Laker Girl: The Rise of Jeanie Buss | KCET
Laker Girl: The Rise of Jeanie Buss
What’s it like to be CEO of a business which is built on the success of men? Jeanie Buss would know.
She runs one of the most powerful sports franchises in America. How will she turn around the family business that’s been on a losing streak for the past couple of years? Rebuilding the Lakers is her only job. Hear how she’s doing it one hire at a time.
For nearly four decades, the life of Jeanie Buss has been intertwined with that of the Los Angeles Lakers, the team her father bought and for which she now serves as controlling owner. She has been a witness to the highs and lows of the franchise from the fabulous “Showtime” era to the tumultuous, but successful Kobe and Shaq years to the team’s recent unprecedented playoff drought. Here’s a timeline of her ascendance to Lakers controlling owner.
Jeanie Buss’s father Jerry Buss purchases the NBA’s Los Angeles Lakers and their home, the Forum in Inglewood. Led by Kareem Abdul-Jabbar and rookie Magic Johnson, the Lakers would go on to win the NBA title at the end of his first season as owner (1979-80) and usher in the Lakers’ successful and glamorous 1980s Showtime era.
Jerry Buss names his 19-year-old daughter, Jeanie Buss, general manager of his Los Angeles Strings of the TeamTennis league. The team would play at the Forum. Jeanie is also a student at the University of Southern California at the time, studying business.
The Lakers once again win the NBA championship at the end of the 1981-82 season, their second under Buss’ ownership.
Jeanie graduates from USC with a degree in business.
The Lakers reach their third straight NBA Finals. After losing in the Finals the previous two seasons, the Lakers win the NBA championship this year. The win comes over the rival Boston Celtics, the team they had lost the Finals to the previous season.
The Lakers win the second of back-to-back championships after beating the Detroit Pistons in the NBA Finals. It is the team’s fifth championship of the decade and their seventh trip to the Finals in the 1980s.
Jeanie becomes owner of the Los Angeles Blades of the Roller Hockey International league. Jeanie would also serve as director of Forum sports and entertainment and eventually president of the Forum during the 1990s. In 1995 she began a role with the Lakers, serving as alternate governor of the team.
Jeanie is named executive vice president of the Lakers. She begins dating new head coach Phil Jackson, who would become a long-term boyfriend and eventual fiance, though the engagement would be broken off in 2016.
The Lakers move from the Forum to Staples Center, a new arena in downtown Los Angeles. The team would win the NBA championship at the end of the 1999-2000 season led by Shaquille O’Neal and Kobe Bryant and Jackson. It was the team’s first title since 1988 and the first of three straight championships.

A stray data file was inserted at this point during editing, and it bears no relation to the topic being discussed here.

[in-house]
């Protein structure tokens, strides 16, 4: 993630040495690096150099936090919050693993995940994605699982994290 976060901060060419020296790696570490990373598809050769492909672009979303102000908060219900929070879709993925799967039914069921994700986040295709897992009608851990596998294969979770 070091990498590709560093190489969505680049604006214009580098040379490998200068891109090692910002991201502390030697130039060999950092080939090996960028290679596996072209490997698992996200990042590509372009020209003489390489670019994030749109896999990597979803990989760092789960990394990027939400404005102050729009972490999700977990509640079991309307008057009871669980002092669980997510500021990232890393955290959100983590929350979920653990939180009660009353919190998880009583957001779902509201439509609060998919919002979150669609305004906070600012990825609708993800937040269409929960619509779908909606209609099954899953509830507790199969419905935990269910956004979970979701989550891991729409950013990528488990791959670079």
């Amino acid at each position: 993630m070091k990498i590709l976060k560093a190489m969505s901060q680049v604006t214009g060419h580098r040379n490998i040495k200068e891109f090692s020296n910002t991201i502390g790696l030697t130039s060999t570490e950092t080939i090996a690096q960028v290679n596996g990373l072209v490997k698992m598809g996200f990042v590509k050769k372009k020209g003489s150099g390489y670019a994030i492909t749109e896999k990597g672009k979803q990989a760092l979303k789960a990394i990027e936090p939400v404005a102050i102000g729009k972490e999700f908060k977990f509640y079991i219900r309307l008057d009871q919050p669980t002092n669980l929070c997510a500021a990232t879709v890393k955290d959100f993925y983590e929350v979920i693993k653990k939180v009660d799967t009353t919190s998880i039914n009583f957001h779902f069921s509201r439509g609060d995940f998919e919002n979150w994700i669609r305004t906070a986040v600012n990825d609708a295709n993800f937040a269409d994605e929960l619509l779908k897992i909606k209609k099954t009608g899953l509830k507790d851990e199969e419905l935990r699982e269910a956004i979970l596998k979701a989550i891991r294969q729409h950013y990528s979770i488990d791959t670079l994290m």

The Lakers make their third straight trip to the NBA Finals and win their second consecutive championship by beating the rival Boston Celtics. It is the team’s 16th championship in franchise history and their latest to date.
"Laker Girl" is released, a memoir on the trials and tribulations of Jeanie's career with the Lakers. It would later be updated in 2013.
Jerry Buss dies and his 66 percent ownership stake of the Lakers is passed on in the form of a trust to his six children and managed by the three eldest: Jeanie, Jim and Johnny. Jeanie becomes president of the Lakers, in charge of the team’s business operations. She also becomes governor of the team, representing the Lakers on the NBA’s Board of Governors, and is now the controlling owner of the Lakers though Jim is in charge of basketball operations.
With the Lakers going from bad to worse on the court, Jeanie fires Jim as vice president of basketball operations. Both Jim and Johnny attempt to push Jeanie off the team’s board of directors and, therefore, depose her as controlling owner, but Jeanie threatens to take them to court for violating the trust and they back down. She forces Johnny to resign as trustee and installs sister Janie in his place. She then begins overhauling the front office, hiring Magic Johnson as president of basketball operations to replace Jim and Rob Pelinka to replace Mitch Kupchak as the team’s new general manager.
The Lakers conclude their fourth straight losing season, though their 26 wins are an improvement after finishing a franchise-worst 17-65 in 2016. The team has missed the playoffs in each of the previous four seasons -- their longest playoff drought in franchise history. The club’s poor record though has won them the second pick in June’s NBA draft.
This story was originally published on June 2, 2017.
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